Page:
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RMA-SOCL: Cash Flow Analysis (Blaine Morrison)

RMA-SOCL: Cash Flow Analysis (Blaine Morrison)






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    RMA-SOCL: Cash Flow Analysis (Blaine Morrison) RMA-SOCL: Cash Flow Analysis (Blaine Morrison) Presentation Transcript

    • CASH FLOWOr, a lender’s best friend.
    • 2CASH FLOW OBJECTIVES Traditional, or EBITDA cash flow. Accrual cash flow. Sources and uses of cash flow. FASB 95. (History of financial statements) DIRECT/INDIRECT Methods. (Top down/bottom up) UCA CASH FLOW (Uniform Credit Analysis from RMA) CONTRACTOR’s cash flow. GLOBAL cash flow. SHORT TERM cash flow and repayment. LONG TERM cash flow and repayment. RECAP.
    • 3CASH FLOW OBJECTIVES (Continued) There are three types of cash flow that weare going to discuss today:1) TRADITIONAL CASH FLOW.2) ACCRUAL CASH FLOW. (And as a subset ofaccrual cash flow we will take a quick look at contractor’scash flow).3) GLOBAL CASH FLOW.
    • 4TRADITIONAL CASH FLOW What is traditional cash flow? Traditional cash flow is often referred to as “EBITDA”or some form of “EBITDA” (EBIT, EBIDA). “EBITDA” is an acronym for Earnings Before Interest,Taxes, Depreciation, and Amortization. EBITDA cash flow is easily obtained from reviewingfinancial statements and spreads. See exhibit 1 for an example of traditional cash flow.
    • 5TRADITIONAL CASH FLOW Traditional cash flow is a cursory review of acompany’s operations. While it is areasonable measure of profitability it hasserious shortcomings as a cash flowmeasure. What do you think are some of thoseshortcomings?
    • 6TRADITIONAL CASH FLOW SHORTCOMINGS INCLUDE:1) It is a pretax measure of debt service coverage.2) It does not consider quality of earnings or impactfrom dividends.3) It does not consider fixed asset expenditures(either for maintaining or expanding operations).4) It does not consider working capital needs or theirimpacts. In general, it fails (for the most part) to incorporatethe balance sheet.
    • TRADITIONAL CASH FLOW OTHER CONSIDERATIONS: Net profits do not repay loans. Sales are considered income whether or not cashhas been collected (e.g. how much of sales are A/R?) COGS may include the cost of materials that havenot yet been paid for. In essence, timing differences are not consideredwhen EBITDA is used.7
    • 8TRADITIONAL CASH FLOW If traditional cash flow has so manyshortcomings, why is it used?1) EBITDA is a common language that theborrower and lender can agree upon.2) It’s a “quick and dirty” method lenders canuse while in the customer’s presence.3) The methodology of EBITDA cash flowallows the lender to set understandablecovenants that can be applied by theborrower. (i.e. application is easier).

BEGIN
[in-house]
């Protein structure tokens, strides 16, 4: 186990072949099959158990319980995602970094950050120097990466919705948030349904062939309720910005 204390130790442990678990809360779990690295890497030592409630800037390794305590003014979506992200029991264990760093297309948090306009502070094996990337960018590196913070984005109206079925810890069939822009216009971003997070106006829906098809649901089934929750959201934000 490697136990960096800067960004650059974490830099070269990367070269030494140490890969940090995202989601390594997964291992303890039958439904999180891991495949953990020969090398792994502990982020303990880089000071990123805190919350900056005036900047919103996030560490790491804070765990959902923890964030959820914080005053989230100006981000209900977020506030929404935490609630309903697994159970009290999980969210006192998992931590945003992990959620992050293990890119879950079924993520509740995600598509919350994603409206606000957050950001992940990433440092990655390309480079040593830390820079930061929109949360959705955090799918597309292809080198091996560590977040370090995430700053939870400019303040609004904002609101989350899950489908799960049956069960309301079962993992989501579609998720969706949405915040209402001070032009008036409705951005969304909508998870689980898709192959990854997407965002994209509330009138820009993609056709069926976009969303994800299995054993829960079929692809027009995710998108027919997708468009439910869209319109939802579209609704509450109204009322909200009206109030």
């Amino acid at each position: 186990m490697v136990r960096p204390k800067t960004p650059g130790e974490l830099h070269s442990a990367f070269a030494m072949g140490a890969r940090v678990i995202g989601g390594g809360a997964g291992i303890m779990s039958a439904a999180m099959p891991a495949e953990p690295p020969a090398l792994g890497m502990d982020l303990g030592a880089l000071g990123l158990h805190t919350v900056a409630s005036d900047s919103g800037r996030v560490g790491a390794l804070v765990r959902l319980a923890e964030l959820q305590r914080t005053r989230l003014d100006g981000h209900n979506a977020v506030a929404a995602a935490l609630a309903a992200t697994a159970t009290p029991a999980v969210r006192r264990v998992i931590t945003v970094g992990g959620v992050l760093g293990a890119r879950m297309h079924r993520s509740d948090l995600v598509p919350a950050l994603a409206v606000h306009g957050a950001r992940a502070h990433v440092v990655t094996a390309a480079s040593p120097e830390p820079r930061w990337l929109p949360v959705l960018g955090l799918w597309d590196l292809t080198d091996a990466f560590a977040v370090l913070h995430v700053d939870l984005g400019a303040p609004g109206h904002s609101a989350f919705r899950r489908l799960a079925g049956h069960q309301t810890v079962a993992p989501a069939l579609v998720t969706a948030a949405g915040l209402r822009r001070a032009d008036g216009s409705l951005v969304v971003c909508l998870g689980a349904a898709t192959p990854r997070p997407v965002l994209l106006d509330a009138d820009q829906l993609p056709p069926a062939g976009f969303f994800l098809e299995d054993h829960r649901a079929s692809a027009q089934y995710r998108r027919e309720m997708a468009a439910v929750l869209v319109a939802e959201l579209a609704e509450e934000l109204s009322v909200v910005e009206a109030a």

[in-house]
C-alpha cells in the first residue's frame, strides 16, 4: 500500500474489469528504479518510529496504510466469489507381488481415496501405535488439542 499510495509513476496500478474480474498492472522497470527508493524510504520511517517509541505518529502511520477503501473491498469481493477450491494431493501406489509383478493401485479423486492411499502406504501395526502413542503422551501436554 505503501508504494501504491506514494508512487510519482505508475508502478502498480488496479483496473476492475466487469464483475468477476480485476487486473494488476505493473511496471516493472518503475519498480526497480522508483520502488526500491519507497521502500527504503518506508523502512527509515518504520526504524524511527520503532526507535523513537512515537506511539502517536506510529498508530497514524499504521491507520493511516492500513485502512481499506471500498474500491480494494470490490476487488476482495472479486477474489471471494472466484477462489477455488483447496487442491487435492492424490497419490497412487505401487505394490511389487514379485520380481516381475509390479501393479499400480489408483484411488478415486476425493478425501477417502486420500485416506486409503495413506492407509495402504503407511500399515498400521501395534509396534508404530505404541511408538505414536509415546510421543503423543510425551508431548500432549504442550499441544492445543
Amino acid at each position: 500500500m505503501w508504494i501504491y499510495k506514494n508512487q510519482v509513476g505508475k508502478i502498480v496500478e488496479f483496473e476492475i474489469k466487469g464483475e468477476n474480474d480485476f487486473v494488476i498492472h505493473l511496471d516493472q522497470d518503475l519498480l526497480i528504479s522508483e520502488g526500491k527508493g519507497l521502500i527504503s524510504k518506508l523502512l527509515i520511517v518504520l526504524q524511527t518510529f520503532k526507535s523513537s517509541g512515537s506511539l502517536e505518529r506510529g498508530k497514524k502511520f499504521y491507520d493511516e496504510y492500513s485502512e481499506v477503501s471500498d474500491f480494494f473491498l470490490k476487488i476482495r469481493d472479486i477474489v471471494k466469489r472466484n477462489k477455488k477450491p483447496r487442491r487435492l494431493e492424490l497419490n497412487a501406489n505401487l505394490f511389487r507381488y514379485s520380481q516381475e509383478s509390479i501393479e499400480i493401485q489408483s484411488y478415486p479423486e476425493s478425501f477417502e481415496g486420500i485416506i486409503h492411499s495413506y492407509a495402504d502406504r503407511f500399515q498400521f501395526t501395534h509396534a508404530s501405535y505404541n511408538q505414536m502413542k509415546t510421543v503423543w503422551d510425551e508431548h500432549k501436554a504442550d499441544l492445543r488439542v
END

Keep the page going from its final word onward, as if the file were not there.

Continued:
• 9ACCRUAL CASH FLOW In order to remedy the shortcomings oftraditional cash flow, the lender can turn toaccrual cash flow. (Typically UCA cash flow.) Accrual cash flow allows the lender tointegrate balance sheet changes withoperating results. In order to understand accrual cash flow, thelender must have a firm grasp of cashsources and uses.
    • 10ACCRUAL CASH FLOWSOURCES AND USES The following information indicates when a cash source or useoccurs.SOURCES USESASSETS ASSETSLIABILITIES LIABILITIESEQUITY EQUITY Sources of funds can be summarized by the acronym DAILIE. DAILIE = Decline in Assets, Increase in Liabilities, Increase inEquity = Sources of funds. Remember that income increases equity while expensesdecrease equity. HINT: Consider a personal loan transaction if you are everconfused by sources and uses.
    • 11ACCRUAL CASH FLOWMETHODS For those of you who have been in banking a limited time,accrual cash flow is a relatively recent phenomenon, gaining inimportance over the last 25 years. History of financial statements. FASB 95, which went into effect in 1988 is the precursor for themodern cash flow statement. FASB 95 required that cash flow reporting be standardized tosegregate cash flow into three groups: OPERATING activities,INVESTING activities and FINANCING activities. FASB 95 also required firms to report cash flow by either thedirect or indirect methods.
    • ACCRUAL CASH FLOWMETHODS OPERATING ACTIVITIES – Focused on the current portion of thebalance sheet and costs/expenses affecting net income. EXAMPLES: The purchase and sale of inventory, collection ofreceivables, and payment of operating expenses. INVESTING ACTIVITIES - Buying and selling of noncurrent assets. EXAMPLES: Acquire property plant or equipment, purchase a businessor invest in another company, lending money to affiliates (due from’s) oroutside third parties (investments). FINANCING ACTIVITIES – Debt and equity financing activities. EXAMPLES: Obtain loans or reduce principal on loans. Obtain additional equity capital or pay dividends.12